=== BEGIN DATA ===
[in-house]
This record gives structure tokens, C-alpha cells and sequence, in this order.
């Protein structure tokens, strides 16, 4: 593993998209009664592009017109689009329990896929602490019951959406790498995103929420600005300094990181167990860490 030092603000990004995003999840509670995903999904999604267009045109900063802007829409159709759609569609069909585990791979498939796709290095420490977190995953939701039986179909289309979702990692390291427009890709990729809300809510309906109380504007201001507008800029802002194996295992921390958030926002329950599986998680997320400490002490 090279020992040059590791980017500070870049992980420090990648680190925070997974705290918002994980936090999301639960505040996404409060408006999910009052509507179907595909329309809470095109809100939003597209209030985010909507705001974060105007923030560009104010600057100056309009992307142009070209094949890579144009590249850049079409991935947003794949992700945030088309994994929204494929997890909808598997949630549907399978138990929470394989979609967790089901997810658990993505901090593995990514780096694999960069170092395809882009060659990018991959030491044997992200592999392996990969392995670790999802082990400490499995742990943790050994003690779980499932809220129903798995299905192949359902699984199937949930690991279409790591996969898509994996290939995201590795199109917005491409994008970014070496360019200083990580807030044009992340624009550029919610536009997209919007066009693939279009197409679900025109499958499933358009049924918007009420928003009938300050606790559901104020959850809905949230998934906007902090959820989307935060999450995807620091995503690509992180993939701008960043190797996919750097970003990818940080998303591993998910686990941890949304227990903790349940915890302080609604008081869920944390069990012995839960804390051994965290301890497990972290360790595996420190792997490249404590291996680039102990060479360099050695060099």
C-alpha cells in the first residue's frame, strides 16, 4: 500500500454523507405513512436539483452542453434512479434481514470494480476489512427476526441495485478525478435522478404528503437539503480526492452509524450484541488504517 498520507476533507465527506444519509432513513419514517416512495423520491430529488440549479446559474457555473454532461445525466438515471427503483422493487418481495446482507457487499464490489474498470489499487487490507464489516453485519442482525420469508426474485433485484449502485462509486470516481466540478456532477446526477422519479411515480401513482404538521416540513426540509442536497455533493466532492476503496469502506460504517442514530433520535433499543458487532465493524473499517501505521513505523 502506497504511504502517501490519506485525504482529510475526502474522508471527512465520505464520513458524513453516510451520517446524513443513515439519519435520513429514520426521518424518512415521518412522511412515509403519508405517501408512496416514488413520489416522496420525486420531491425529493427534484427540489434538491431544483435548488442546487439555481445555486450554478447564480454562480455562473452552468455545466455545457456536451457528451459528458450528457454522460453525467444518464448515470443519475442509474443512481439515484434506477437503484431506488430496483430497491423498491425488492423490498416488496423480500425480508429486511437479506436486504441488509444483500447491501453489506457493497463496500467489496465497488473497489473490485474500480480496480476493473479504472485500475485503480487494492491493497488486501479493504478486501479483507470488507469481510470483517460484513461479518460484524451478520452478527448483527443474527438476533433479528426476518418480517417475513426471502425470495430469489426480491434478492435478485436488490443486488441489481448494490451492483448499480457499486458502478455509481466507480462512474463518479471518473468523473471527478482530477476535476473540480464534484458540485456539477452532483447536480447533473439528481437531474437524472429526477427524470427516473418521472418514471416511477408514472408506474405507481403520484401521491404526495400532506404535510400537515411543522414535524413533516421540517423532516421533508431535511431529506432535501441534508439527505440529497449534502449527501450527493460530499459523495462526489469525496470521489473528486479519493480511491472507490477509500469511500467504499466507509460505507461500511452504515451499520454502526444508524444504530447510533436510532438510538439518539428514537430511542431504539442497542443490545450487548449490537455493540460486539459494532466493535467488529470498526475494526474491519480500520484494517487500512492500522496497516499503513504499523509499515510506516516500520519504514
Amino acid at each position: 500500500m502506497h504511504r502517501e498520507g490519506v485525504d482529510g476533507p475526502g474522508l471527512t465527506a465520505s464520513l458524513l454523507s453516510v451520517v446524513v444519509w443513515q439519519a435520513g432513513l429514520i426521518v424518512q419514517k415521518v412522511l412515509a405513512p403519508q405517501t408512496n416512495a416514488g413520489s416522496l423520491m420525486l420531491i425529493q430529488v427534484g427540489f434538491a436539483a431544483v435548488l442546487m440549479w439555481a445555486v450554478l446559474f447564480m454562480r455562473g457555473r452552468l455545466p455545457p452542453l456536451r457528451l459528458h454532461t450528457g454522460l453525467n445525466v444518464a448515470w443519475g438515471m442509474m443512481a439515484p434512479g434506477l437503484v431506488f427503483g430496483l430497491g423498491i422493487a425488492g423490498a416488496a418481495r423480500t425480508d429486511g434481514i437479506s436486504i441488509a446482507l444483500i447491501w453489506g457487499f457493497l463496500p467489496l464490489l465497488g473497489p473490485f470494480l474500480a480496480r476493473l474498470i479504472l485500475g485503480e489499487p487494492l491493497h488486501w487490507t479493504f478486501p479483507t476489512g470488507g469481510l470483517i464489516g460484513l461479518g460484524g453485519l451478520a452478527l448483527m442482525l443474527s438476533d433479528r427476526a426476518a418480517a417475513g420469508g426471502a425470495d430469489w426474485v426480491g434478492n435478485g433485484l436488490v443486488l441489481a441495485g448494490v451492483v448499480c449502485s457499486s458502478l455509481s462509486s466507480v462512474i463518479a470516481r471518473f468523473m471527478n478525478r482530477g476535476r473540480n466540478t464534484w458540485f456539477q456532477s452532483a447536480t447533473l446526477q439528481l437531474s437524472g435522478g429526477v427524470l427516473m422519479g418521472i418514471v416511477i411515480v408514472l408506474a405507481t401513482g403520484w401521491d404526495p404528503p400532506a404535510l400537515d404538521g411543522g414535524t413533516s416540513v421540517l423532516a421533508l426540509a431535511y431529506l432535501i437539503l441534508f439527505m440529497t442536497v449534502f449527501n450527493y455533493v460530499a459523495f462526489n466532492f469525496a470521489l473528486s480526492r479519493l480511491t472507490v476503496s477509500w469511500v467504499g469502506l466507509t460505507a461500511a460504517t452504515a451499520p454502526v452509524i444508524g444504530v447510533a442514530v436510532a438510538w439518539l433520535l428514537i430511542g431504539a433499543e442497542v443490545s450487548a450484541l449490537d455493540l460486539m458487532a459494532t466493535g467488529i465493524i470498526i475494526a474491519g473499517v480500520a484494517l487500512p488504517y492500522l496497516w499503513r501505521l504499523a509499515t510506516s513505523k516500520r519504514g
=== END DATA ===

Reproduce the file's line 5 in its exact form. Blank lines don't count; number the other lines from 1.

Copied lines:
Amino acid at each position: 500500500m502506497h504511504r502517501e498520507g490519506v485525504d482529510g476533507p475526502g474522508l471527512t465527506a465520505s464520513l458524513l454523507s453516510v451520517v446524513v444519509w443513515q439519519a435520513g432513513l429514520i426521518v424518512q419514517k415521518v412522511l412515509a405513512p403519508q405517501t408512496n416512495a416514488g413520489s416522496l423520491m420525486l420531491i425529493q430529488v427534484g427540489f434538491a436539483a431544483v435548488l442546487m440549479w439555481a445555486v450554478l446559474f447564480m454562480r455562473g457555473r452552468l455545466p455545457p452542453l456536451r457528451l459528458h454532461t450528457g454522460l453525467n445525466v444518464a448515470w443519475g438515471m442509474m443512481a439515484p434512479g434506477l437503484v431506488f427503483g430496483l430497491g423498491i422493487a425488492g423490498a416488496a418481495r423480500t425480508d429486511g434481514i437479506s436486504i441488509a446482507l444483500i447491501w453489506g457487499f457493497l463496500p467489496l464490489l465497488g473497489p473490485f470494480l474500480a480496480r476493473l474498470i479504472l485500475g485503480e489499487p487494492l491493497h488486501w487490507t479493504f478486501p479483507t476489512g470488507g469481510l470483517i464489516g460484513l461479518g460484524g453485519l451478520a452478527l448483527m442482525l443474527s438476533d433479528r427476526a426476518a418480517a417475513g420469508g426471502a425470495d430469489w426474485v426480491g434478492n435478485g433485484l436488490v443486488l441489481a441495485g448494490v451492483v448499480c449502485s457499486s458502478l455509481s462509486s466507480v462512474i463518479a470516481r471518473f468523473m471527478n478525478r482530477g476535476r473540480n466540478t464534484w458540485f456539477q456532477s452532483a447536480t447533473l446526477q439528481l437531474s437524472g435522478g429526477v427524470l427516473m422519479g418521472i418514471v416511477i411515480v408514472l408506474a405507481t401513482g403520484w401521491d404526495p404528503p400532506a404535510l400537515d404538521g411543522g414535524t413533516s416540513v421540517l423532516a421533508l426540509a431535511y431529506l432535501i437539503l441534508f439527505m440529497t442536497v449534502f449527501n450527493y455533493v460530499a459523495f462526489n466532492f469525496a470521489l473528486s480526492r479519493l480511491t472507490v476503496s477509500w469511500v467504499g469502506l466507509t460505507a461500511a460504517t452504515a451499520p454502526v452509524i444508524g444504530v447510533a442514530v436510532a438510538w439518539l433520535l428514537i430511542g431504539a433499543e442497542v443490545s450487548a450484541l449490537d455493540l460486539m458487532a459494532t466493535g467488529i465493524i470498526i475494526a474491519g473499517v480500520a484494517l487500512p488504517y492500522l496497516w499503513r501505521l504499523a509499515t510506516s513505523k516500520r519504514g